Bärí A. Williams
This week, Bobbi-Sue Doyle-Hazard talks with Bärí A. Williams, the former head of operations for North America for StubHub. Bärí is a business, technology, and startup attorney in California. She has worked in a variety of industries including risk management, insurance, advocacy, sports, and financial technology. She is a 2015 recipient of the National Bar Association’s “40 Under 40” award, recognizing young attorneys excelling in achievement, innovation, vision, leadership and legal community involvement in their careers, as well as their “Excellence in Legal Innovation” award, and a 2015 recipient of the Digital Diversity Network’s “Top 40 Under 40: Tech Diversity” award. Bärí and Bobbi-Sue have a great conversation that starts with some “This is Us” and Super Bowl chit-chat. They then delve into Bärí’s career and her continued advocacy and work on diversity and inclusion in technology. Bärí tells a lot of stories about her parents and grandparents and how she keeps her privilege in check by thinking back to them.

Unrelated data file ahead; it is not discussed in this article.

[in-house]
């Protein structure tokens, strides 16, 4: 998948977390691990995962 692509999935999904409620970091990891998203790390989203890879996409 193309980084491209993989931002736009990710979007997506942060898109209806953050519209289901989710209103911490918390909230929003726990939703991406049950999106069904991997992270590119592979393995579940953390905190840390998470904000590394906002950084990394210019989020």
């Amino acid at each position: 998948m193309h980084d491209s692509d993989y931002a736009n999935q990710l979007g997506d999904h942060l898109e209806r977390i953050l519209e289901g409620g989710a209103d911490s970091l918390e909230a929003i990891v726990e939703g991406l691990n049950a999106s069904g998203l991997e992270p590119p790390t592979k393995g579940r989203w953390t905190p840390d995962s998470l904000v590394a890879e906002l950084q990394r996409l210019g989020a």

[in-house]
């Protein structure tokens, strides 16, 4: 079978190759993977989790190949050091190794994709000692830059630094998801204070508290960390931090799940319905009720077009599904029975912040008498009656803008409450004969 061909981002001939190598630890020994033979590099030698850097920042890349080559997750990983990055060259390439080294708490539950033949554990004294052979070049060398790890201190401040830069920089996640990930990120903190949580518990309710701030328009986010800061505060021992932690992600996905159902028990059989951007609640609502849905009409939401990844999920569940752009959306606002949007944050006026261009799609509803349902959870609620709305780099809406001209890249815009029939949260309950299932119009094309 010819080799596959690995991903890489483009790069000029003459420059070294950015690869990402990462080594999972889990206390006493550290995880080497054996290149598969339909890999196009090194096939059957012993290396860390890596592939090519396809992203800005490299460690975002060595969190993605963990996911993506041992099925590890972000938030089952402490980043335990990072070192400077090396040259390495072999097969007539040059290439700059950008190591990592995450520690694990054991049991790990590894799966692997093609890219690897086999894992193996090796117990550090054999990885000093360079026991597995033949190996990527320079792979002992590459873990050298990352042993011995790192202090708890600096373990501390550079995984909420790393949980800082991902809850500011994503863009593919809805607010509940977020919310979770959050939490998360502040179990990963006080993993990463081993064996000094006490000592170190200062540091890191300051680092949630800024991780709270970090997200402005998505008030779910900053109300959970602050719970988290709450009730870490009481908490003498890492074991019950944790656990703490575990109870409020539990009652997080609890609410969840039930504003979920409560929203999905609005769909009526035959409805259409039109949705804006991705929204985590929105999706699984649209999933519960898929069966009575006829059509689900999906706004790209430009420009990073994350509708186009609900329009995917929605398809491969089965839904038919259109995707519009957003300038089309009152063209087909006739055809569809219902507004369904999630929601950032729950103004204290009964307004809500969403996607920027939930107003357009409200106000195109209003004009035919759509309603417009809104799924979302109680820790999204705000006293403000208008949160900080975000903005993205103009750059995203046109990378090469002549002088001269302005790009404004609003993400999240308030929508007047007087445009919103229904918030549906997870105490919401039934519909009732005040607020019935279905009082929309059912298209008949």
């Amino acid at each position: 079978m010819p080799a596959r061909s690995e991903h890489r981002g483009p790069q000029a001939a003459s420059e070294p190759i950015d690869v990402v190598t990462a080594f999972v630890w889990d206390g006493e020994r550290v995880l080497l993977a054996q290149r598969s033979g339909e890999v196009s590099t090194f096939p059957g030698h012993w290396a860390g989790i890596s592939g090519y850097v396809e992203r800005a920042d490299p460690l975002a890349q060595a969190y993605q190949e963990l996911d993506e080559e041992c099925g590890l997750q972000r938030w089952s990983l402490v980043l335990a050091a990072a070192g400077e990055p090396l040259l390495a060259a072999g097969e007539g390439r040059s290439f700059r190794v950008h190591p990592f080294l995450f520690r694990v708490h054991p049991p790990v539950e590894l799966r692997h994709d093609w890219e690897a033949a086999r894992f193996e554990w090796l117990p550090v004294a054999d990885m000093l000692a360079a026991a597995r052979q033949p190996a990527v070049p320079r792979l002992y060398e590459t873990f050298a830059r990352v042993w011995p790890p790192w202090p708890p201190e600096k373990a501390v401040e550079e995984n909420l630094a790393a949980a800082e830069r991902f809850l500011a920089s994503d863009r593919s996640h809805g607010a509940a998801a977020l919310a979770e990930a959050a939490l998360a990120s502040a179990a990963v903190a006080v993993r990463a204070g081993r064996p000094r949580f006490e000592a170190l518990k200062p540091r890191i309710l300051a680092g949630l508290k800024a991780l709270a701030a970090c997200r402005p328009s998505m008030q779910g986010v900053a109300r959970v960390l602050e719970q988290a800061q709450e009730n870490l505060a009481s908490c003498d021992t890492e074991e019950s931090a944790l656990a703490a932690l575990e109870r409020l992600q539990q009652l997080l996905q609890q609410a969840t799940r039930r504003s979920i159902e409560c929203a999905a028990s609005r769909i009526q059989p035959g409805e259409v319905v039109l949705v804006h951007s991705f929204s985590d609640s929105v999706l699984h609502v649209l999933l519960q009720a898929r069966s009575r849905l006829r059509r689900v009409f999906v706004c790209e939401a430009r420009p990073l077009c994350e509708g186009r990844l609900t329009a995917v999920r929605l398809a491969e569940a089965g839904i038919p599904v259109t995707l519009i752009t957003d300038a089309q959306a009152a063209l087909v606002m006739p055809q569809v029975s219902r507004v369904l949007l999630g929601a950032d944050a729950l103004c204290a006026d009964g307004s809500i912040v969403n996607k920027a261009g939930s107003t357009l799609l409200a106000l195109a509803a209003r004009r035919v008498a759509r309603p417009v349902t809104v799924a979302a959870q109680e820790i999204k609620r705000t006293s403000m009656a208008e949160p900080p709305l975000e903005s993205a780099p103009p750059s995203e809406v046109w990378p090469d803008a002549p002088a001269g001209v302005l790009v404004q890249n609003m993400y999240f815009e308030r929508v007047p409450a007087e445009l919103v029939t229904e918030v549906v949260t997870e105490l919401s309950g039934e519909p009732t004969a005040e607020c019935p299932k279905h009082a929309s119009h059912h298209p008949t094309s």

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Bobbi-Sue will be at a few events over the next couple of months… if you’re able, swing by to say “Hi!” First, Bobbi-Sue will be speaking at Michigan State University’s College of Law at the International Law Review’s Sports Law Symposium on February 23, 2018. The following day, Bobbi-Sue will be at the University of Massachusetts (Amherst) Women of Isenberg conference. She will be on a panel and part of a second discussion with Professor Nefertiti Walker. Some or all of these may be recorded for use as an episode over the next few months!